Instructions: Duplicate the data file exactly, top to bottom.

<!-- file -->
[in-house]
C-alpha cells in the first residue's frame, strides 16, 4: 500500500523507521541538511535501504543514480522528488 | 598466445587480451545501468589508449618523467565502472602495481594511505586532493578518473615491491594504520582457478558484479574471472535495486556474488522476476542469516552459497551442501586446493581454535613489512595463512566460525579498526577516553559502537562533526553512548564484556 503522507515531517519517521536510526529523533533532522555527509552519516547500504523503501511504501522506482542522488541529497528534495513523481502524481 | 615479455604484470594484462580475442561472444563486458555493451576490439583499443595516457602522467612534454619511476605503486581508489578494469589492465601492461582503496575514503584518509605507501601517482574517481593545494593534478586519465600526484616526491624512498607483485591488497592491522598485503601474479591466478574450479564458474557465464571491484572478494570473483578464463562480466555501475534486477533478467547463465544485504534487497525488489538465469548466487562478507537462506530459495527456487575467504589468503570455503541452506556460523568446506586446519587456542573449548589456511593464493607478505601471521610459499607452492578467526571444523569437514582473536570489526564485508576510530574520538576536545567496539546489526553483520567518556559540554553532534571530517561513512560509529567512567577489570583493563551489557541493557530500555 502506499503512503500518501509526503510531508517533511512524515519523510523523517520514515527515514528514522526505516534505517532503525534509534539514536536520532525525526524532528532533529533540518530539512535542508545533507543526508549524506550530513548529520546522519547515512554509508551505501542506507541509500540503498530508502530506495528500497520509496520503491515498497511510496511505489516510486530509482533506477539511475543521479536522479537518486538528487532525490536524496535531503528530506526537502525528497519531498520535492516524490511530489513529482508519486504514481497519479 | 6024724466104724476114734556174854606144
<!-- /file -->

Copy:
[in-house]
C-alpha cells in the first residue's frame, strides 16, 4: 500500500523507521541538511535501504543514480522528488 | 598466445587480451545501468589508449618523467565502472602495481594511505586532493578518473615491491594504520582457478558484479574471472535495486556474488522476476542469516552459497551442501586446493581454535613489512595463512566460525579498526577516553559502537562533526553512548564484556 503522507515531517519517521536510526529523533533532522555527509552519516547500504523503501511504501522506482542522488541529497528534495513523481502524481 | 615479455604484470594484462580475442561472444563486458555493451576490439583499443595516457602522467612534454619511476605503486581508489578494469589492465601492461582503496575514503584518509605507501601517482574517481593545494593534478586519465600526484616526491624512498607483485591488497592491522598485503601474479591466478574450479564458474557465464571491484572478494570473483578464463562480466555501475534486477533478467547463465544485504534487497525488489538465469548466487562478507537462506530459495527456487575467504589468503570455503541452506556460523568446506586446519587456542573449548589456511593464493607478505601471521610459499607452492578467526571444523569437514582473536570489526564485508576510530574520538576536545567496539546489526553483520567518556559540554553532534571530517561513512560509529567512567577489570583493563551489557541493557530500555 502506499503512503500518501509526503510531508517533511512524515519523510523523517520514515527515514528514522526505516534505517532503525534509534539514536536520532525525526524532528532533529533540518530539512535542508545533507543526508549524506550530513548529520546522519547515512554509508551505501542506507541509500540503498530508502530506495528500497520509496520503491515498497511510496511505489516510486530509482533506477539511475543521479536522479537518486538528487532525490536524496535531503528530506526537502525528497519531498520535492516524490511530489513529482508519486504514481497519479 | 6024724466104724476114734556174854606144